4. I filled a rather large mug I no longer use, about half full of cool water and added a couple splashes of vinegar, plus what was probably 1/2 to 3/4 teaspoon of the Teal dye powder. After stirring it thoroughly, I spooned it over the snow cake, and within minutes was envying those people who are equipped with squirt bottles for dyeing! (That bit of equipment has been added to my wish list!)

5. I meant to grab the purple next, but picked up Sky Blue by mistake. Oh well…

6. So next, I added the Lilac…

7. and finally, Emerald. The colors were filtering down through the snow while I was mixing the next, so there was pretty much always white space available. I really liked the way the snow looked, and by this point, I figured if nothing else, I was going to get some fun pictures out of the project!

8. Now all I had to do for a while was obsess over colored, melting snow! The first thing I noticed was that I’d created the equivalent of a dyer’s snow cone, you know… the way the flavor all runs to the bottom and leaves you with a cup of plain, shaved ice? I was glad I had a nice thick pad of snow underneath. I’m not certain, but it seems as if it would have all puddled in either the yarn or the lowest level of snow above the yarn, and possible muddled the colors otherwise. The second thing I noticed was just how dirty snow is and how busy the birds must have been in the area I scooped. 😦

9. By an hour and a half into the melting process, I finally got to see a corner of the yarn. It was SO exciting, and the corner looked really pretty! You’d have thought I was watching a baby being born! I was running back and forth between my work and my laundry room about every half hour, which is as long as I could make myself sit still. I did get a lot of exercise last night!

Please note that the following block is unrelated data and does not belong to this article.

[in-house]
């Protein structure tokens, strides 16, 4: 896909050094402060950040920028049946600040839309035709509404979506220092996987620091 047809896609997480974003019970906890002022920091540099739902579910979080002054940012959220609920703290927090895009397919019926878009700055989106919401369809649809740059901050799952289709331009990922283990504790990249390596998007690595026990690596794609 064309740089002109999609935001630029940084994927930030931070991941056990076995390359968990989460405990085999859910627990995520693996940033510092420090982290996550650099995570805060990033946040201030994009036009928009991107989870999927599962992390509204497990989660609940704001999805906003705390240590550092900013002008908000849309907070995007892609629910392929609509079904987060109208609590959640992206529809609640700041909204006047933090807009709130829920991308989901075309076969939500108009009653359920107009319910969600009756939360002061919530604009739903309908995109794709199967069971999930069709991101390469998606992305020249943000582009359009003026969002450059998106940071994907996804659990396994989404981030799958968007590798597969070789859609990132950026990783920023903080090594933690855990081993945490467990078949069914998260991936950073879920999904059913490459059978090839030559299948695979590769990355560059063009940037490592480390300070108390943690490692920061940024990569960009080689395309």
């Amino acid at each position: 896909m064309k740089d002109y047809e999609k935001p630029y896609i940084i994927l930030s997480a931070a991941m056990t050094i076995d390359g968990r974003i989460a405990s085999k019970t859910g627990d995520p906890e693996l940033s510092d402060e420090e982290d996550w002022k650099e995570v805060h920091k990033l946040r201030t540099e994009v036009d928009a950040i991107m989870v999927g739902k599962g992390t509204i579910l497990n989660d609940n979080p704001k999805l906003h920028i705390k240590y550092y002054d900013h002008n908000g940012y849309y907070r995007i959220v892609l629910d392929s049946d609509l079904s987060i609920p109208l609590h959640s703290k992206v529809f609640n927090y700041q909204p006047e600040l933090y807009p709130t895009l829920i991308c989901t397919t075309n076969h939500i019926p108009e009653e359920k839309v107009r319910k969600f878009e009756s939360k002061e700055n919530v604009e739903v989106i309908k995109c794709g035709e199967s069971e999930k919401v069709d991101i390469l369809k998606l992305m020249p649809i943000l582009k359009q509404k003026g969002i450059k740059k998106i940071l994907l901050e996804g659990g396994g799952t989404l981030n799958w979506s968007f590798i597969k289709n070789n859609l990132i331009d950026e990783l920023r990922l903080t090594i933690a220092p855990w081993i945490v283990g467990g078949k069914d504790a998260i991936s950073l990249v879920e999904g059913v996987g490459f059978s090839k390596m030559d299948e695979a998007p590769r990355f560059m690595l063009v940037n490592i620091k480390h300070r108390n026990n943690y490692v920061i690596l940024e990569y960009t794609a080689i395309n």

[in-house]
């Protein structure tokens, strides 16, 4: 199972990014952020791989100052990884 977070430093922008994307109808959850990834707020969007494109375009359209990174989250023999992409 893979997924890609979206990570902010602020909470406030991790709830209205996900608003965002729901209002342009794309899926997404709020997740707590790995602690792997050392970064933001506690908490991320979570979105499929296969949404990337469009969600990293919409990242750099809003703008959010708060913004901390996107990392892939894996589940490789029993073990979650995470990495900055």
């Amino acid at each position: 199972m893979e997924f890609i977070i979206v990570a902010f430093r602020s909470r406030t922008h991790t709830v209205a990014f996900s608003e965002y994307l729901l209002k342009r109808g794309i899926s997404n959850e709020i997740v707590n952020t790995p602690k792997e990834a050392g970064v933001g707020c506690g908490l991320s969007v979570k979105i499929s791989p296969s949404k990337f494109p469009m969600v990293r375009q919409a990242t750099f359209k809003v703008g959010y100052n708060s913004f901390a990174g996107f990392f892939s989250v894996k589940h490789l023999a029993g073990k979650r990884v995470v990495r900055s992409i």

10. By 7.5 hours into the process, I was running out of time. Most, but not all of the snow was melted, and I made the executive decision to remove the little pile still remaining in the middle.

I wasn’t sure how long it would be safe to let it sit without attention, so wanted to finish the project  instead of leaving it for tonight.

11. Having no fancy equipment and very little time remaining left me with my only alternative being to microwave for the heat setting portion of the process. I fell back on the “wrap it in plastic wrap and nuke” technique from my Kool-aid experience, but resolved to cook it longer, as I had some problems getting colors to set and read suggestions of longer times in other people’s blogs. I did each skein separately for 5 two-minute sessions, alternating between the two, and flipping them over each time they came out.

12. During the very last microwave time, I heard a quiet, but regular burping noise coming from inside and ran to see what was happening. The vision that met my overly tired brain registered as grotesquely distended internal organs, and it took me a moment to react!

Thankfully, I did turn it off in time. Visions of dye, water, plastic and wool exploding in my microwave were terrifying, especially considering how sleepy I was by then!